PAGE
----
Americans are in the middle of an interesting election year, where Republican and Democrat candidates are competing to represent their political parties. On April 11, 2016, celebrity and businessman Donald Trump was leading Senator Ted Cruz and Governor John Kasich in the Republican primaries, and Senator Hillary Clinton was leading Senator Bernie Sanders in the Democrat primaries. After each party chooses its candidate, they will face each other in the general election in November. Have you heard some of the slogans, “Feel the Bern,” “Let’s Make America Great,” “TrusTed?” Each candidate hopes their campaigning will eventually take them to the White House.
The U.S. Constitution and Choosing a President
The American Founding Fathers wrote in the Constitution that the President and Vice President are elected through the Electoral College. The Electoral College is an institution, or process. States are given a certain number of “electors,” people who vote for a President and Vice President. The number of electors given to each state depends on how many representatives each state has in the House of Representatives. The electors are directed by their state legislators how to vote and were initially given two votes. (A legislator is a person who makes laws.) The candidate with more than 50% of the electoral vote becomes the President, and the candidate with the second most votes becomes the Vice President. The Founding Fathers wanted proven leaders to decide who should be president, because they thought professional politicians would best understand who should lead the country.
Choosing a U.S. President in History
In the first two Presidential elections (1789 and 1782), George Washington won the unanimous vote of all electors. Once Washington left office, political parties became more important and initially this caused problems for the Electoral College. In the election of 1796, electors chose a President and Vice President from opposing parties. Federalist Party candidate John Adams became President, but Democratic-Republican Party candidate Thomas Jefferson became the Vice President. This would be like Bernie Sanders becoming President and Ted Cruz becoming Vice-President in 2016.
In the 1800 elections, the electors wanted Jefferson as President and his running mate Aaron Burr to become Vice President. Electors cast the same number of ballots for Jefferson and for Burr. Because the electors didn’t write which one they wanted for President, there was confusion over who won the election. In 1804, the states passed the Twelfth Amendment which forced electors to cast two separate ballots – one for President and one for Vice President. Electors today still vote in this same manner.
Before 1824, electors were chosen primarily by state legislators. American politicians, especially Andrew Jackson, thought that all American citizens should choose the electors. Because of Jackson and others, the people became the main voice of who should be President, not the state politicians. Today, each state holds an election and allows its citizens to choose electors.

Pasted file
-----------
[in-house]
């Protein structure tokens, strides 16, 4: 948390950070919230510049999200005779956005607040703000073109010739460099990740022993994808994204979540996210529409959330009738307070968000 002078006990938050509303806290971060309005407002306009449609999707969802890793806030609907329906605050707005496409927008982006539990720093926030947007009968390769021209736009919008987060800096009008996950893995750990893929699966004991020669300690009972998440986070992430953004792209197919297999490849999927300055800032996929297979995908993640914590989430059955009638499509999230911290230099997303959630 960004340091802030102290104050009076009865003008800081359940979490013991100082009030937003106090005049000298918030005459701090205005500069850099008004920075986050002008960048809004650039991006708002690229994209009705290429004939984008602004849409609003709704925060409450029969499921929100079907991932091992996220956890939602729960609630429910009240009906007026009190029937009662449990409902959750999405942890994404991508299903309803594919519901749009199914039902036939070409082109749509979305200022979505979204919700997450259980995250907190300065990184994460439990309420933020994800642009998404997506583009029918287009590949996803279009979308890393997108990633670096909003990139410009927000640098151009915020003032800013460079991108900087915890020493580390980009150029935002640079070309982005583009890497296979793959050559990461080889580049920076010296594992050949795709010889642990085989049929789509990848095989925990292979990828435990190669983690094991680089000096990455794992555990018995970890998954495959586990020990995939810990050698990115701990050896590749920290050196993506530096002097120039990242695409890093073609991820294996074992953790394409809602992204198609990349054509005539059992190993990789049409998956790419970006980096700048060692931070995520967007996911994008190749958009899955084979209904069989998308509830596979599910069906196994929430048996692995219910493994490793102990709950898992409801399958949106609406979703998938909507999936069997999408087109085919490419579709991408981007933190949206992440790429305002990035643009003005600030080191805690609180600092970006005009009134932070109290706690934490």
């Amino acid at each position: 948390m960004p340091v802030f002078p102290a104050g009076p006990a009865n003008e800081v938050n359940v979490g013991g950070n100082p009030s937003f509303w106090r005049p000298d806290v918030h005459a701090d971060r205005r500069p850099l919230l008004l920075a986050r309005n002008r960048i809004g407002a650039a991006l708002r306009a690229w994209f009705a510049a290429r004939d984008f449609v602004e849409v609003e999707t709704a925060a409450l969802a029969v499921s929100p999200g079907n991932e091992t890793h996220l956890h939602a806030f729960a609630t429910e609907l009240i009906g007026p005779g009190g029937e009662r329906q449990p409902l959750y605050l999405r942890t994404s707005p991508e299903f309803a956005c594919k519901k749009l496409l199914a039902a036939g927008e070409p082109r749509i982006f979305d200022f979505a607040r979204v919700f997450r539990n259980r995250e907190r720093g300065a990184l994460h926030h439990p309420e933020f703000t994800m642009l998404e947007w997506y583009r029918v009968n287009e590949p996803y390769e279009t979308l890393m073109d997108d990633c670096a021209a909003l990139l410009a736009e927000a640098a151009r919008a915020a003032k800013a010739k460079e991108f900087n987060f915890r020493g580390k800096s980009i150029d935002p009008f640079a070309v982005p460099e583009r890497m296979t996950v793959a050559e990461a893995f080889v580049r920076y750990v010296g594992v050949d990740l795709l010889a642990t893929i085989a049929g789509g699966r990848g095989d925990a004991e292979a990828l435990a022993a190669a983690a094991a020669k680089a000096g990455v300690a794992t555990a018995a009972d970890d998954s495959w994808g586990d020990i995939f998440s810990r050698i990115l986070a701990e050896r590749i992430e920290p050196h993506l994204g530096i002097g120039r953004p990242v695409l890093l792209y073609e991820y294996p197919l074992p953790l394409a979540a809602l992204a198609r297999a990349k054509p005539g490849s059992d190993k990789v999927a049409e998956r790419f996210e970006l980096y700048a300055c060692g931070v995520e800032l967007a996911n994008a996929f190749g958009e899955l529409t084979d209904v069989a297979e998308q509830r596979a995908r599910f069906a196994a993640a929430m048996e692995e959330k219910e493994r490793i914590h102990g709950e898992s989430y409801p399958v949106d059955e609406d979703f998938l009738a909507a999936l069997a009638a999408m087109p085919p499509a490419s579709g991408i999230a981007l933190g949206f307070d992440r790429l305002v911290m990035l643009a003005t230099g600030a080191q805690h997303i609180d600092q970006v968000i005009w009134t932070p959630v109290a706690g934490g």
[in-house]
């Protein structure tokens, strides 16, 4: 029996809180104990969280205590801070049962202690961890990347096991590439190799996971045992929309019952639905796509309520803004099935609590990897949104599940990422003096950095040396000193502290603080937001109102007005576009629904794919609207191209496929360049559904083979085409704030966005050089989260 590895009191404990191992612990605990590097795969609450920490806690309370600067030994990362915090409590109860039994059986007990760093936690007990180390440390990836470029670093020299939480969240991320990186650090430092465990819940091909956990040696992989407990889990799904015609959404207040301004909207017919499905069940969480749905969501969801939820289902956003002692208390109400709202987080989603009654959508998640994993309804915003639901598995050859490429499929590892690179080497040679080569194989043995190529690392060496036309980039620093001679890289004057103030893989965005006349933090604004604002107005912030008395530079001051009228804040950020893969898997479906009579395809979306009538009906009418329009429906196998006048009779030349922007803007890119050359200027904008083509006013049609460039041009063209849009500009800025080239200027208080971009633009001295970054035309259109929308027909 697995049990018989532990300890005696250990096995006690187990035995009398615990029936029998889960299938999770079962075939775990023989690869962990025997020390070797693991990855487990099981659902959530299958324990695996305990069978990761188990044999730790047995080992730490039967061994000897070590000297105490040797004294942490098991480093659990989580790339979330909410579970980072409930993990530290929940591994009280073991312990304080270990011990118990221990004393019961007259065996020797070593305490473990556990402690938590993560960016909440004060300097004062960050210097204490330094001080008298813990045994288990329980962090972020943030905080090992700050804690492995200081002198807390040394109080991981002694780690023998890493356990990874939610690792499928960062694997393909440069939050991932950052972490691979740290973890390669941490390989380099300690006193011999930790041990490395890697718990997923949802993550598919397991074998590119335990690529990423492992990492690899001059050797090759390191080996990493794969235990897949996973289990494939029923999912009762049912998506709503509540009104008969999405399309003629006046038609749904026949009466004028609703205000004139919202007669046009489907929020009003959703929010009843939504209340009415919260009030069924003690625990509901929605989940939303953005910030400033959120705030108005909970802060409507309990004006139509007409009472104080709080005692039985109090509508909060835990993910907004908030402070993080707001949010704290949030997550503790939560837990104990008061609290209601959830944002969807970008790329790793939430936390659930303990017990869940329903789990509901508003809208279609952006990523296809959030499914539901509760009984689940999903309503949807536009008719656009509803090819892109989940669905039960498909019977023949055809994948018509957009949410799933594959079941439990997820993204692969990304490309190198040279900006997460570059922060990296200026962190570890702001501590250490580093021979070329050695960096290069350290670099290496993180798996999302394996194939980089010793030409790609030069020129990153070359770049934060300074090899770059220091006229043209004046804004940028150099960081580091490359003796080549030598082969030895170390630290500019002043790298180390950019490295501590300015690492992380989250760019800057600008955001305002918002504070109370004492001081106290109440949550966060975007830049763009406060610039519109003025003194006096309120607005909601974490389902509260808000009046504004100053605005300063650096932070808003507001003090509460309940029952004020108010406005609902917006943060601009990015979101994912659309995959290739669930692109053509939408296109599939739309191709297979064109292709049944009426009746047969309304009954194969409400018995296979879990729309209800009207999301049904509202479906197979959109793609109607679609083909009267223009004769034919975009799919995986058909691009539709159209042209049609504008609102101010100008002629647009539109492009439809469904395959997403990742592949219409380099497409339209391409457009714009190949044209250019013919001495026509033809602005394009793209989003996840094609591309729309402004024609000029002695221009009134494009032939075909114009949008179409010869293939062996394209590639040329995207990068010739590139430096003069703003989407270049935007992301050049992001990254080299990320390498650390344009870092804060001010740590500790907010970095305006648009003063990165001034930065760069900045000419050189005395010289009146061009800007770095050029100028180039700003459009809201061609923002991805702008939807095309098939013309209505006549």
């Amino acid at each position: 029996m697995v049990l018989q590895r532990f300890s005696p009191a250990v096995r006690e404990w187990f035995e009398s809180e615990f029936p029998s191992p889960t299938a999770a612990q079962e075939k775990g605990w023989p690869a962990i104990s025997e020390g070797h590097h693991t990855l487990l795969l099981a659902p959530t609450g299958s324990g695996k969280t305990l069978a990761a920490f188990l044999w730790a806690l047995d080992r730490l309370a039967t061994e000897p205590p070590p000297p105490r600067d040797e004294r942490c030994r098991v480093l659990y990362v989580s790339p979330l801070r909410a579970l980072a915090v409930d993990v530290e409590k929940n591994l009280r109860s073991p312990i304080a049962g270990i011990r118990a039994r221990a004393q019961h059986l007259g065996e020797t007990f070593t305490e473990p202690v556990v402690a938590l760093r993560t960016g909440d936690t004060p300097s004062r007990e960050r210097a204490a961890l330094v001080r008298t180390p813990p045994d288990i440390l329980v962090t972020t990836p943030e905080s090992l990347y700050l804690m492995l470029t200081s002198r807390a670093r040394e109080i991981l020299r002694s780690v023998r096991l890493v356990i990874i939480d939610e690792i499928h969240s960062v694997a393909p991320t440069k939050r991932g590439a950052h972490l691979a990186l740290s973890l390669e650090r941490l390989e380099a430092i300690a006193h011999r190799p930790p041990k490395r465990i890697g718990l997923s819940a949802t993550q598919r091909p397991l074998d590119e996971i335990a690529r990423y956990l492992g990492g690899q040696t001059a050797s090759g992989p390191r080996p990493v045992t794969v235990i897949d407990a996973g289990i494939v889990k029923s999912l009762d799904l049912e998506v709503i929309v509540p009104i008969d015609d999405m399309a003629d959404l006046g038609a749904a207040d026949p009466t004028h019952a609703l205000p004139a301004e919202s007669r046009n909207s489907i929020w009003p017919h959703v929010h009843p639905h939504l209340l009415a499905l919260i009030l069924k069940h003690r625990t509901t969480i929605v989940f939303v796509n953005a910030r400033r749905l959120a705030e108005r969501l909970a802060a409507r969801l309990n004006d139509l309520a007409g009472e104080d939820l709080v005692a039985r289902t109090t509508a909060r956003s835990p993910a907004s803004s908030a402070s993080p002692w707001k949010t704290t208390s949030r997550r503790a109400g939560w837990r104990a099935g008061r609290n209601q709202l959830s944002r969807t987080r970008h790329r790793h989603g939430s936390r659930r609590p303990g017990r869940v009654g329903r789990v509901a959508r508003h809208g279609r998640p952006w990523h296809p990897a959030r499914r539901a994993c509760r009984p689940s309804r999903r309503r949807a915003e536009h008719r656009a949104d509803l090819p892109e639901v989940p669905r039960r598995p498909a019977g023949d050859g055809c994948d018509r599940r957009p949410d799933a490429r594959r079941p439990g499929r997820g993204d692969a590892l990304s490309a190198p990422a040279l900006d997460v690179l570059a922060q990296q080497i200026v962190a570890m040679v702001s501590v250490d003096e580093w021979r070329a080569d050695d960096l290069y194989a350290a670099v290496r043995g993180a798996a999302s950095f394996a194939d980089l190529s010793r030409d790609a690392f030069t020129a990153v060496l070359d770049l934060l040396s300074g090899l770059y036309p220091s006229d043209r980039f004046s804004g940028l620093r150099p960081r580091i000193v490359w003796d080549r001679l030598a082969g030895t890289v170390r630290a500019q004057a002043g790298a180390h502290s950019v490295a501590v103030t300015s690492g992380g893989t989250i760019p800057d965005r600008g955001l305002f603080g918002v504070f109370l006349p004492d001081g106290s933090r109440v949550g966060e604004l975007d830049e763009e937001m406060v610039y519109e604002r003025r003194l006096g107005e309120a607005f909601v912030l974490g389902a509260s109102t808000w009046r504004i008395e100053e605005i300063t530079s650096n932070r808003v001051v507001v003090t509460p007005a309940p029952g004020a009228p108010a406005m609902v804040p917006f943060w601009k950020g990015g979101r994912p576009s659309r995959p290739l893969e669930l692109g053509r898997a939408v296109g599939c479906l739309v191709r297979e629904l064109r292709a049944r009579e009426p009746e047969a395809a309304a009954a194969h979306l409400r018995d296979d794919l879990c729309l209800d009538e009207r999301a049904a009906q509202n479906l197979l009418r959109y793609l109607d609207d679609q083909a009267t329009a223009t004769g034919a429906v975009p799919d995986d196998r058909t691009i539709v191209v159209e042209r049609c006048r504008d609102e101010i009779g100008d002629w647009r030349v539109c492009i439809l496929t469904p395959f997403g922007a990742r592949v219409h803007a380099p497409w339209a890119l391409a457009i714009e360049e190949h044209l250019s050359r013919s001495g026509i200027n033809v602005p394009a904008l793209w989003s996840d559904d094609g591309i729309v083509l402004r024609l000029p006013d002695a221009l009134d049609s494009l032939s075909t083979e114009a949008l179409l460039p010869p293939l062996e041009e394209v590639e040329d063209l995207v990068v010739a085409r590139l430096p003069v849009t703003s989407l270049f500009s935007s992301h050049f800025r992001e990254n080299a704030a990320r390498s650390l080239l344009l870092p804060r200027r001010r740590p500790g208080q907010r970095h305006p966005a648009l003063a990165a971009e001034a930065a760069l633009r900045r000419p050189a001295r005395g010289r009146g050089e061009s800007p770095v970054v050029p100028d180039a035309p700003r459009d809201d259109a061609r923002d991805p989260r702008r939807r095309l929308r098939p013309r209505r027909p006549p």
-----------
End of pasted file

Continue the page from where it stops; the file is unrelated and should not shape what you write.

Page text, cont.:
A History of Presidential Primaries and Caucuses
Presidential Primaries and caucuses are elections in each state that choose the representative for each political party. There is nothing in the Constitution about this process, and it has developed over time, with some differences, in each state. Because of this historical development, sometimes the primary season appears confusing. Beginning with the 1796 election, Presidential candidates were chosen by politicians from each party’s state politicians. In 1831, the Anti-Masonic Party held the first national party convention to choose their Presidential candidate. From this time through the early 1900s, candidates for President and Vice President were chosen at national party conventions, where powerful party leaders decided.
In the early 1900s, Americans wanted to take the power away from political leaders and give to all citizens in deciding who should choose presidential candidates. Beginning with Florida, Wisconsin, and Oregon, states held primary elections or caucuses to choose delegates to the party conventions. These delegates would then choose the candidate. In most cases, party delegates are bound to vote for the person who won in their state, but in some states, they are not.
There are two types of elections where state citizens choose their candidate: a primary and a caucus. In a primary, citizens vote in a traditional election with a secret ballot. In a caucus, people gather for a meeting, express their views, and vote either secretly or in the open.
2016 Primary Elections
The 2016 Primary Elections have been one of the most interesting election cycles in this author’s lifetime. At the beginning, there were at least 16 Republican candidates. Now, there are three, and it appears that none of them will win the required number of delegates before the Republican national convention. On the Democrat side, there is a Socialist who is not even a member of the party competing against a former first lady. On both the Republican and Democrat side, both leaders are disliked by over 50% of the population, in many polls. In the summer, the Democrats and Republicans will have their party conventions, and it is at these meetings that each party will declare who its candidate will be.
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John De Gree
John De Gree writes the current events with a look at the history of each topic. Articles are written for the young person, aged 10-18, and Mr. De Gree carefully writes so that all readers can understand the event. The perspective the current events are written in is Judeo-Christian.
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